How do I end a civil partnership?
You can end your civil partnership by applying for what is known as a ‘dissolution order’. There are several conditions you must meet before you can apply to dissolve your civil partnership, including:
- You have been in your civil partnership for at least a year
- The UK is the permanent home of you or your civil partner
- You have your original civil partnership certificate, or a certified copy
Reasons to end a civil partnership
You will need to prove that your civil partnership is broken beyond repair before you can bring it to a legal end. On your dissolution order, you will need to provide a reason why your relationship is over. There are four scenarios where you can legally claim that your relationship is ‘irretrievably’ broken:
- Your partner has behaved unreasonably
- You have been separated for two years and you both want to end the civil partnership
- You have been separated for five years and one of you wants to dissolve the partnership
- Your partner deserted you two years ago
To use unreasonable behaviour as a reason for ending your civil partnership, you must demonstrate that your civil partner’s behaviour goes beyond what anyone can reasonably be expected to put up with and has made living together impossible. This could range from criminal behaviour to things that make you feel uncomfortable living together, such as:
- Your partner is rarely home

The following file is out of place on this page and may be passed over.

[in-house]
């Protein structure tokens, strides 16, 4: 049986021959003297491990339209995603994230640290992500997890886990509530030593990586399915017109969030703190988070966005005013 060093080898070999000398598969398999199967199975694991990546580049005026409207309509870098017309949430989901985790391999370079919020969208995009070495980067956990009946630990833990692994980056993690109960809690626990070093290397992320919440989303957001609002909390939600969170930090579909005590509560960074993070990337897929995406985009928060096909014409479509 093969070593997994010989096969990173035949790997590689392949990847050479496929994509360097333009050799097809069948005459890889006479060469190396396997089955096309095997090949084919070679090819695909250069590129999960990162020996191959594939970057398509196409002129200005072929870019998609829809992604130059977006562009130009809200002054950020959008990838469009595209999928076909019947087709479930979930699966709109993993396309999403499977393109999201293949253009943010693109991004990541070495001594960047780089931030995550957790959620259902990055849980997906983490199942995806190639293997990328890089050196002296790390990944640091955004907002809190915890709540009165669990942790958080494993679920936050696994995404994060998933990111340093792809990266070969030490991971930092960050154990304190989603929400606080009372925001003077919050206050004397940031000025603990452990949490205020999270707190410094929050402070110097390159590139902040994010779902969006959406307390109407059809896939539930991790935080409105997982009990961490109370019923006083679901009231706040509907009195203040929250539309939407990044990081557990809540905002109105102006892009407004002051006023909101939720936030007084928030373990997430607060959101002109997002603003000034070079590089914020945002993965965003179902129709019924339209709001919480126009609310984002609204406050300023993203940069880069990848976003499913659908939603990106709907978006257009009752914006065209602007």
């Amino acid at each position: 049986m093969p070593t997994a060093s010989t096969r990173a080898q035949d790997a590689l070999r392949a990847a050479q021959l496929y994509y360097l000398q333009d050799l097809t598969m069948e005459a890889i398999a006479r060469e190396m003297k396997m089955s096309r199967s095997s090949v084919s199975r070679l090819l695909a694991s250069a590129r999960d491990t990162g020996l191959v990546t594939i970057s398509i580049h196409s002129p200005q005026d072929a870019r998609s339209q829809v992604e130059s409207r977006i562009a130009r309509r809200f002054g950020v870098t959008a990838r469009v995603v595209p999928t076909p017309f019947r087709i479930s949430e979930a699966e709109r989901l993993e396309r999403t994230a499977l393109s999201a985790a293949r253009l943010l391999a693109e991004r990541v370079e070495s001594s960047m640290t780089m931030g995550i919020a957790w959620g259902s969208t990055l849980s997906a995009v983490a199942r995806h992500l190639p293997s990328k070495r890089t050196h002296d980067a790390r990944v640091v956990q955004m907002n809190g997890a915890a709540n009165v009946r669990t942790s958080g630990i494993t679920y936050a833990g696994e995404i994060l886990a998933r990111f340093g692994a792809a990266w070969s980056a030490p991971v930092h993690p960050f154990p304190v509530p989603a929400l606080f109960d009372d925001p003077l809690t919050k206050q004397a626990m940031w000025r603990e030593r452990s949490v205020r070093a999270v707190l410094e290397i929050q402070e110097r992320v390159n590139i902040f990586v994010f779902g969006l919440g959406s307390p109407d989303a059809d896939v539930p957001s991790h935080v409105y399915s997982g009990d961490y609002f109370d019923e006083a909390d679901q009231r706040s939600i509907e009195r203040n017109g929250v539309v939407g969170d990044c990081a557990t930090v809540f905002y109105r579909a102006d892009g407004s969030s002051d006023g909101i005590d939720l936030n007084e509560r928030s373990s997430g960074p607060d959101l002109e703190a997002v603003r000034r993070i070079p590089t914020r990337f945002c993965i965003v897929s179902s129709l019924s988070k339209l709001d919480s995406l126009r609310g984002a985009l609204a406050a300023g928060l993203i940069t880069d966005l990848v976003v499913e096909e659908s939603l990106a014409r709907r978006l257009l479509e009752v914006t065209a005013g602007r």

- Your partner excludes you from social events
- Your partner is irresponsible with money
- Your partner is emotionally distant
Bear in mind that you will need to write on your dissolution order a specific reason why you think that what they’ve done is unreasonable. Your partner needs to agree with your reason, so only use something that they would accept to be true.
You are separated
If you and your partner have lived apart for two years, you can apply to dissolve your civil partnership, provided you both give your consent. You don’t need your partner’s consent if you’ve lived apart for more than five years.
Living apart doesn’t necessarily mean that you have been living in separate households. You can still claim to be living apart so long as you’re not living together as a couple. For example, you don’t share meals, you don’t sleep together, and you don’t share finances.
There are six months where you and your partner can get back together again without it affecting your claim to have been separated for at least two years. So, you can still claim to have been separated for two years even if you broke up with your partner, got back together again for six months, and then separated again.
If your partner left you without your consent over two years ago, you could claim desertion on your dissolution order. As with separation, there are six months where you can get back together again without it going towards the two years you need to claim desertion. So, if your partner left you, returned for six months, and then left you again, you can still count it as desertion. However, desertion requires you to prove that your partner left you without your consent, so you may find it easier to claim unreasonable behaviour instead.
Is adultery grounds for ending a civil partnership?
Adultery cannot be cited as grounds to end a civil partnership. This is because adultery, under UK law, involves having sexual intercourse with someone of the opposite sex. Nevertheless, sexual unfaithfulness from your partner with someone of the same sex would usually meet the criteria for unreasonable behaviour.